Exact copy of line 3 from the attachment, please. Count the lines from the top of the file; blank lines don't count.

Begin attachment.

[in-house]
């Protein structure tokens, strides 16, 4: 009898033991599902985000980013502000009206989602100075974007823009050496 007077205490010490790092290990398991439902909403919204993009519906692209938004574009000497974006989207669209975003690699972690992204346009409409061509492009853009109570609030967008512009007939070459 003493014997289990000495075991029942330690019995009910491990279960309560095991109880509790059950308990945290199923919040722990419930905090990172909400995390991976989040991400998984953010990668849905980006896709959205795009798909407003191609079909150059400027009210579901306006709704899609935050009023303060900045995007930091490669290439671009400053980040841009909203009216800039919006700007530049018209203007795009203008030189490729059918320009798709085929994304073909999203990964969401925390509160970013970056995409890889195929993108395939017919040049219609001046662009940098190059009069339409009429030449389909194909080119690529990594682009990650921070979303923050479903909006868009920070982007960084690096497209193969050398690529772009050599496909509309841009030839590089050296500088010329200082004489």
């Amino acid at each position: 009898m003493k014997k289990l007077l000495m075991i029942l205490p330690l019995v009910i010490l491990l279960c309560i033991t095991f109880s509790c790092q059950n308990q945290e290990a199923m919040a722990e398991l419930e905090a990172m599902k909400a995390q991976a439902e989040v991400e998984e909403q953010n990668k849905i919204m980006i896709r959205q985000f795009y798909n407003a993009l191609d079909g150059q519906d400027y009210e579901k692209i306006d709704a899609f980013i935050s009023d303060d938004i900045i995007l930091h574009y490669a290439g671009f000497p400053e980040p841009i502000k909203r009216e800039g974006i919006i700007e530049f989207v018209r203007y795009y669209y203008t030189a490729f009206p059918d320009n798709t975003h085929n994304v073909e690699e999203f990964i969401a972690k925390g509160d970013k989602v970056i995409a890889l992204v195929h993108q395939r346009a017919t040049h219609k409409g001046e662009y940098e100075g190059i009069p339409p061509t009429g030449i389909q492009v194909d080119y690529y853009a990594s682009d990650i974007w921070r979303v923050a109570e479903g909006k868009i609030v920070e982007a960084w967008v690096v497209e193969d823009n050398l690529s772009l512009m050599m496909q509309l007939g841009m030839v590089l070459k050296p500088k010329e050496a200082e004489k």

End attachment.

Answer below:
């Amino acid at each position: 009898m003493k014997k289990l007077l000495m075991i029942l205490p330690l019995v009910i010490l491990l279960c309560i033991t095991f109880s509790c790092q059950n308990q945290e290990a199923m919040a722990e398991l419930e905090a990172m599902k909400a995390q991976a439902e989040v991400e998984e909403q953010n990668k849905i919204m980006i896709r959205q985000f795009y798909n407003a993009l191609d079909g150059q519906d400027y009210e579901k692209i306006d709704a899609f980013i935050s009023d303060d938004i900045i995007l930091h574009y490669a290439g671009f000497p400053e980040p841009i502000k909203r009216e800039g974006i919006i700007e530049f989207v018209r203007y795009y669209y203008t030189a490729f009206p059918d320009n798709t975003h085929n994304v073909e690699e999203f990964i969401a972690k925390g509160d970013k989602v970056i995409a890889l992204v195929h993108q395939r346009a017919t040049h219609k409409g001046e662009y940098e100075g190059i009069p339409p061509t009429g030449i389909q492009v194909d080119y690529y853009a990594s682009d990650i974007w921070r979303v923050a109570e479903g909006k868009i609030v920070e982007a960084w967008v690096v497209e193969d823009n050398l690529s772009l512009m050599m496909q509309l007939g841009m030839v590089l070459k050296p500088k010329e050496a200082e004489k």